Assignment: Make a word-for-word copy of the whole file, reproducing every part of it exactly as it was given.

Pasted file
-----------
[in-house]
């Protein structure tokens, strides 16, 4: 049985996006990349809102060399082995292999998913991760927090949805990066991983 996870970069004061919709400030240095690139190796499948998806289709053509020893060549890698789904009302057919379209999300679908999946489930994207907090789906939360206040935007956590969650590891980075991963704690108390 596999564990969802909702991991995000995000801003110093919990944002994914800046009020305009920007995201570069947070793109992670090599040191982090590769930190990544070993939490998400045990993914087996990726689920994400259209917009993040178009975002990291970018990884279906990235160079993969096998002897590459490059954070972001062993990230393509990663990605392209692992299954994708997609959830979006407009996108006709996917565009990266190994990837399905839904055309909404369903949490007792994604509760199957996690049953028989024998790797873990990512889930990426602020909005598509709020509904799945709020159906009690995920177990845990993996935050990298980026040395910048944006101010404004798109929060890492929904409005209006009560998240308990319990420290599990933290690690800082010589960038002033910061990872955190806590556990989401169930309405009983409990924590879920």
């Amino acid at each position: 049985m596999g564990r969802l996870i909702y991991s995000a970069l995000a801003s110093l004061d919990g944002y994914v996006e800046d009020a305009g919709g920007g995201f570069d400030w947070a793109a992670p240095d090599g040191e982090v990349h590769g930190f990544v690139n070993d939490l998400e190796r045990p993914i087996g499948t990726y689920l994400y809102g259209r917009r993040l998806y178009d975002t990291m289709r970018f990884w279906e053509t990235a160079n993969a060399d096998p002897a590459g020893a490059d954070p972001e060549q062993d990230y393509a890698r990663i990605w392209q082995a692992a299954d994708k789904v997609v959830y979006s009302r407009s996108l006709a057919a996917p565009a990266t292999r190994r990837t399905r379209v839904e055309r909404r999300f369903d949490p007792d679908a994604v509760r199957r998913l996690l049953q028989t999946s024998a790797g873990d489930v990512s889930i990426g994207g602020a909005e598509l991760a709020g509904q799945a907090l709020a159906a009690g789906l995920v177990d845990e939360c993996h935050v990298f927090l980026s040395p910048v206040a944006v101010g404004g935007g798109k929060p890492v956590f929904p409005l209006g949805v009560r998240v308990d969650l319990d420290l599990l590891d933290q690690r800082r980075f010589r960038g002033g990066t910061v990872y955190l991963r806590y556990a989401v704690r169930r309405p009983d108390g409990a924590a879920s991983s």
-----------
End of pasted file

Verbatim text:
[in-house]
């Protein structure tokens, strides 16, 4: 049985996006990349809102060399082995292999998913991760927090949805990066991983 996870970069004061919709400030240095690139190796499948998806289709053509020893060549890698789904009302057919379209999300679908999946489930994207907090789906939360206040935007956590969650590891980075991963704690108390 596999564990969802909702991991995000995000801003110093919990944002994914800046009020305009920007995201570069947070793109992670090599040191982090590769930190990544070993939490998400045990993914087996990726689920994400259209917009993040178009975002990291970018990884279906990235160079993969096998002897590459490059954070972001062993990230393509990663990605392209692992299954994708997609959830979006407009996108006709996917565009990266190994990837399905839904055309909404369903949490007792994604509760199957996690049953028989024998790797873990990512889930990426602020909005598509709020509904799945709020159906009690995920177990845990993996935050990298980026040395910048944006101010404004798109929060890492929904409005209006009560998240308990319990420290599990933290690690800082010589960038002033910061990872955190806590556990989401169930309405009983409990924590879920």
């Amino acid at each position: 049985m596999g564990r969802l996870i909702y991991s995000a970069l995000a801003s110093l004061d919990g944002y994914v996006e800046d009020a305009g919709g920007g995201f570069d400030w947070a793109a992670p240095d090599g040191e982090v990349h590769g930190f990544v690139n070993d939490l998400e190796r045990p993914i087996g499948t990726y689920l994400y809102g259209r917009r993040l998806y178009d975002t990291m289709r970018f990884w279906e053509t990235a160079n993969a060399d096998p002897a590459g020893a490059d954070p972001e060549q062993d990230y393509a890698r990663i990605w392209q082995a692992a299954d994708k789904v997609v959830y979006s009302r407009s996108l006709a057919a996917p565009a990266t292999r190994r990837t399905r379209v839904e055309r909404r999300f369903d949490p007792d679908a994604v509760r199957r998913l996690l049953q028989t999946s024998a790797g873990d489930v990512s889930i990426g994207g602020a909005e598509l991760a709020g509904q799945a907090l709020a159906a009690g789906l995920v177990d845990e939360c993996h935050v990298f927090l980026s040395p910048v206040a944006v101010g404004g935007g798109k929060p890492v956590f929904p409005l209006g949805v009560r998240v308990d969650l319990d420290l599990l590891d933290q690690r800082r980075f010589r960038g002033g990066t910061v990872y955190l991963r806590y556990a989401v704690r169930r309405p009983d108390g409990a924590a879920s991983s």